Monday, December 3, 2012

1st 5 Pages December Workshop - Letai

Name: Jean Letai
Genre: Middle Grade Fiction
Title: Shinto Secret


I push my shoulders back and stick my chin up a couple inches, hoping I look like a young lady of the world instead of a jittery kid stuck at this stupid airport all alone. The time has already hit mid-afternoon here in Tokyo, but it’s still the middle of the night back home in America. The Hour of the Ox, Mom calls that darkness after midnight, when the Japanese believe spirits are most likely to appear.

It must have been the Hour of the Ox last week when Grandpa Ojiisan showed up, reaching out to me with that hand as wrinkled as a bird’s claw. Ghost or not, I knew who he was – even with his scraggly white hair dripping wet, his long wispy mustache drooping against his creased, wind-burnt cheeks, his nose protruding more than it should, and his feet and legs evaporating right in front of me. He struck me as so beautiful then, in an eerie kind of way.

Really not sure why though. He was more like a monster – only partly there, torn between this world and some other place. Those narrow dark eyes creeped me out more than his vanishing limbs. They were so piercing, boring into me…

“Kiwotsuketene,” he had called in a hoarse whisper.

His mouth was open trying to say more when crash! There went my iPod clattering to the floor. I like to listen to it as I fall asleep, but I wish I hadn’t that night. It scared the breath out of me, and poor Grandpa Ojiisan disappeared altogether.

What was that word again? Ki-what? I had never heard it before, but maybe it’s in my brand new Japanese-English dictionary. I pull the dictionary out of my backpack’s zippered pocket and look under K. I’m curious, plus it gives me something to do while I’m waiting in this bustling airport terminal looking foolish. Kiwotsuketene: Take care, or be careful. Hmmm. Can you actually dream words you’ve never heard before?

I would have mentioned the whole vanishing ghost thing over pancakes and orange juice if I had come downstairs just half an hour earlier that morning. By the time I was up, Mom had already got the phone call from across the ocean. Grandpa Ojiisan had “passed” unexpectedly, tripping and drowning in a waterfall at one of his favorite parks in Japan. It was then I decided to keep his visit a secret. No one would believe me saying I had just seen him in the night. They would think I was making up a story.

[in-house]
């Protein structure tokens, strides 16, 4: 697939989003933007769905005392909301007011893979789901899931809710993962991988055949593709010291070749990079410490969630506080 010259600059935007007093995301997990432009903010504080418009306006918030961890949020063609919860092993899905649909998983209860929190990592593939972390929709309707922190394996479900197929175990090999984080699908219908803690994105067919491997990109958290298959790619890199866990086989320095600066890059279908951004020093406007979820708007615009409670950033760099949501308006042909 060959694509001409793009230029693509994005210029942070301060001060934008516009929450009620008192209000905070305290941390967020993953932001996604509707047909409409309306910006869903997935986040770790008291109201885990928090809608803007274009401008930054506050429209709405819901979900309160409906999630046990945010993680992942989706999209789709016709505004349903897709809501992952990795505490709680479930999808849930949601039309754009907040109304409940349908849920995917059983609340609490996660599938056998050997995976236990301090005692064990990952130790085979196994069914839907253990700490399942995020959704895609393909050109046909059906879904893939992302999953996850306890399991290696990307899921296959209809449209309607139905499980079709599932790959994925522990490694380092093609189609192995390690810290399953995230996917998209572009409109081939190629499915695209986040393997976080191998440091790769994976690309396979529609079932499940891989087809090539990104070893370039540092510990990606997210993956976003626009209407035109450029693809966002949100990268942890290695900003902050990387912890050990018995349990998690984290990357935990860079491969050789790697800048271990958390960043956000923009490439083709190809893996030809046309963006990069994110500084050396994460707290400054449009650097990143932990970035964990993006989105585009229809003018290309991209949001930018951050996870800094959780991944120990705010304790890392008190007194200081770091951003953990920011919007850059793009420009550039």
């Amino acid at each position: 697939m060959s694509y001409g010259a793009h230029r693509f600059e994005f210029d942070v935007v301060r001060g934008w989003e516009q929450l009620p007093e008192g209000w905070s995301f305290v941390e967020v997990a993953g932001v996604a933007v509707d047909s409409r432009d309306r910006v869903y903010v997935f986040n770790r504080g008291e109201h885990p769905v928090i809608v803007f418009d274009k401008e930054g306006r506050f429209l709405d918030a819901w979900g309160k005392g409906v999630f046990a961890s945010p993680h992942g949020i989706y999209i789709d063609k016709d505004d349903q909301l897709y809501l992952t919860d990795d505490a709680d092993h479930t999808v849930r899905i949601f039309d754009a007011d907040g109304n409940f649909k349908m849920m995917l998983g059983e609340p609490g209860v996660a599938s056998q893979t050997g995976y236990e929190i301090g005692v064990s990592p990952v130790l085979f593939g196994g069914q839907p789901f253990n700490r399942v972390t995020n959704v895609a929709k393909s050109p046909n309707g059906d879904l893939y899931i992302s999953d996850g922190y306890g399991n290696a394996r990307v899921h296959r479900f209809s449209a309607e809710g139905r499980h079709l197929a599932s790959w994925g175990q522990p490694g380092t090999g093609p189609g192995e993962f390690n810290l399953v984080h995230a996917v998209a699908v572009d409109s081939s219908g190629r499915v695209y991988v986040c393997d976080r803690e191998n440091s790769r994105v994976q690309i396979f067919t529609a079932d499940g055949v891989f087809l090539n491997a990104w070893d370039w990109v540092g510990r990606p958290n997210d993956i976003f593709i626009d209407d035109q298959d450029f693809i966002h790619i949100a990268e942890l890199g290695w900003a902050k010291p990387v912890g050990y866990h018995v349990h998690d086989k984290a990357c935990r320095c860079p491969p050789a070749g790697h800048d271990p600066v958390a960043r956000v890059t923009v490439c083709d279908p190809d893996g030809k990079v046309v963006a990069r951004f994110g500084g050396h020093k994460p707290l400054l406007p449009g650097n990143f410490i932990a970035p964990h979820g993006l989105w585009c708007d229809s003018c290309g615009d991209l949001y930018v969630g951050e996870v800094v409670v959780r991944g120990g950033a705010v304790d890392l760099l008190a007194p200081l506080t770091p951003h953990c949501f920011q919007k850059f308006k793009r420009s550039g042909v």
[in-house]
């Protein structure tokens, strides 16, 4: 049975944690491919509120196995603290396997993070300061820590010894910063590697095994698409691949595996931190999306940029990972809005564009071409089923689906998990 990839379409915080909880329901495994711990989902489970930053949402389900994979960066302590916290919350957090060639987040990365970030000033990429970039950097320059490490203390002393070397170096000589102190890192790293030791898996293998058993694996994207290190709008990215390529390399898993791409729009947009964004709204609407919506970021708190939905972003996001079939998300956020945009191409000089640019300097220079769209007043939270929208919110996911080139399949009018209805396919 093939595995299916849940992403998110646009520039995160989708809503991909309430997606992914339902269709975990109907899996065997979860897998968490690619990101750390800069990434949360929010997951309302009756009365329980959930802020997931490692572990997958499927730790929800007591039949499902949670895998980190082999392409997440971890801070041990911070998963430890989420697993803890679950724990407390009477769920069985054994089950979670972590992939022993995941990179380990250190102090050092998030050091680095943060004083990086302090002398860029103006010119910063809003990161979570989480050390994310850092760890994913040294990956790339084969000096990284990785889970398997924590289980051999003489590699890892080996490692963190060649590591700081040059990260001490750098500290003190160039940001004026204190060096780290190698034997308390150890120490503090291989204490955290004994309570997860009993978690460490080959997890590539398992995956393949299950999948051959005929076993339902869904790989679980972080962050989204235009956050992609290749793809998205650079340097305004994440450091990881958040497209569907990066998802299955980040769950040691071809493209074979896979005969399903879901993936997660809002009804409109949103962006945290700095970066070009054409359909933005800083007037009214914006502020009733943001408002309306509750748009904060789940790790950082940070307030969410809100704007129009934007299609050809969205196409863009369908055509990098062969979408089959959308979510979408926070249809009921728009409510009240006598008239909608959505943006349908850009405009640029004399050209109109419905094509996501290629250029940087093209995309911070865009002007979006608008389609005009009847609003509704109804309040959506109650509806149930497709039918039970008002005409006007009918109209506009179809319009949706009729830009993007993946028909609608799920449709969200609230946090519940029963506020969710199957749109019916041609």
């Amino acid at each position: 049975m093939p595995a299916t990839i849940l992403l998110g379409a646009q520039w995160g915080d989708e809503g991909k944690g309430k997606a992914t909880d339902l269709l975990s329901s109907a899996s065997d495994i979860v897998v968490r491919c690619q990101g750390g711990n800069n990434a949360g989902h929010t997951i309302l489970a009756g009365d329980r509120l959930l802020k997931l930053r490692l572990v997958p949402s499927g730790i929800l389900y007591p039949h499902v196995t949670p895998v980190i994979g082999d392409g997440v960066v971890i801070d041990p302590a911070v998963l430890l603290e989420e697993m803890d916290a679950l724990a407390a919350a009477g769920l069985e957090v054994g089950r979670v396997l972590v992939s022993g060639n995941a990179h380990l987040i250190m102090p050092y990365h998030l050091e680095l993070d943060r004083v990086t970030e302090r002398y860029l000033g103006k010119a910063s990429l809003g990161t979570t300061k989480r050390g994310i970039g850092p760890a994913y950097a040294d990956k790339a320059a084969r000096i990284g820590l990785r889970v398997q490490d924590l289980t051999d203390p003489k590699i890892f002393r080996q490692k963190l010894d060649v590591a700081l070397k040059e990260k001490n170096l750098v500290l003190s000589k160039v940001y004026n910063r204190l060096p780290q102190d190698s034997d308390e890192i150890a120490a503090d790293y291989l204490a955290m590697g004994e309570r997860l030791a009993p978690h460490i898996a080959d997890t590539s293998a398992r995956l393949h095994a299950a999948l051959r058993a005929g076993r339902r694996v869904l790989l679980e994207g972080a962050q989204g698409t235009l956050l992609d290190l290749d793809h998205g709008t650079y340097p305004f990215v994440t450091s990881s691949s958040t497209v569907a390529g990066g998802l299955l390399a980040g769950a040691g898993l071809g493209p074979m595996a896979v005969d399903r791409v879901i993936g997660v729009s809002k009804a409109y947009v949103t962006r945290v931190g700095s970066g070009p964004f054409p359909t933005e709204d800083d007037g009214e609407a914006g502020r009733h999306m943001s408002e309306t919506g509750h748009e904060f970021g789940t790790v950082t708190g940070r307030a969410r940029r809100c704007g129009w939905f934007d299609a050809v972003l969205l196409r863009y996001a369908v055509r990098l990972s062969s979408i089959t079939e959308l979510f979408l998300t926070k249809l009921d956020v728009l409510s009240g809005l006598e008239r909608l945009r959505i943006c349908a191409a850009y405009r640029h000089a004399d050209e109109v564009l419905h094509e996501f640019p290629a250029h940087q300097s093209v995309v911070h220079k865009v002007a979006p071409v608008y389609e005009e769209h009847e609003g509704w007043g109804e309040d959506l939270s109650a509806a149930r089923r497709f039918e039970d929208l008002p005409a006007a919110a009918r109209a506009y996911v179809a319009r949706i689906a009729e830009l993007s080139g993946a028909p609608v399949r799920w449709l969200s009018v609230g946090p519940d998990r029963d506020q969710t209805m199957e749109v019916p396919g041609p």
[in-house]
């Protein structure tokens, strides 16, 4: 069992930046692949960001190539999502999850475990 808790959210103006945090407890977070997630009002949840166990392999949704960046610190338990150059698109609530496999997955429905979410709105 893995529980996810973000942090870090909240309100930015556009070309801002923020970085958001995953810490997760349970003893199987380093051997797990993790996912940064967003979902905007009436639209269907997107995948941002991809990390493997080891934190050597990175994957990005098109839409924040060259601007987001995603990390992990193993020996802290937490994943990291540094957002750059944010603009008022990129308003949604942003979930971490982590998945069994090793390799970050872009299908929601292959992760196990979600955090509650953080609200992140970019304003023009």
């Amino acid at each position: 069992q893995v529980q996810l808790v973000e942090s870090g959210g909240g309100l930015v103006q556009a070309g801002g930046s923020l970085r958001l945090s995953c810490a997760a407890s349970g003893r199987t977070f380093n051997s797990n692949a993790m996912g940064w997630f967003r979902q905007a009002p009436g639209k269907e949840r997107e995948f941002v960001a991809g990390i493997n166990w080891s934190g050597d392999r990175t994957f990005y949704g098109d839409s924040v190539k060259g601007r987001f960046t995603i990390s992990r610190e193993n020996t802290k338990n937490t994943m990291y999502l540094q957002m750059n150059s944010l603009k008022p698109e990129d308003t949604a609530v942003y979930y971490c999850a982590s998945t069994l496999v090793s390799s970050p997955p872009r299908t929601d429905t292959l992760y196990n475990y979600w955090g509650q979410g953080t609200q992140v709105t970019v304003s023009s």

Except my younger brother, Aki. He likes that psychic and supernatural sort of stuff, especially since Grandpa sent him a book of Japanese ghost stories last Christmas. When I told Aki about it, the two of us agreed that Mom and Dad would think I was losing my grip on reality, just like the recent rumors about Grandpa Ojiisan himself.

We’d heard bits of Mom and Dad’s hushed conversations and seen the headlines when we searched Grandpa on-line… “Renowned Techno-Wizard obsessed with Spirit World,” “Scientists Question Sanity of Secretive Research”... Kind of unnerving to think your own grandpa might be loony. What if it runs in the family?

Anyway, Aki and I also agreed something must happen after death. You can’t just lie there and rot.

“Do you think you go to Heaven?” I asked him. I like to think Heaven is full of all the chocolate you can eat.

“I think you become part of a spirit world where there is no time or space,” Aki answered me. He’s spent a lot of time reading science fiction during his twelve years on Earth. “That means you also get powers like teleporting and shapeshifting.” Aki had clearly given the matter plenty of careful thought.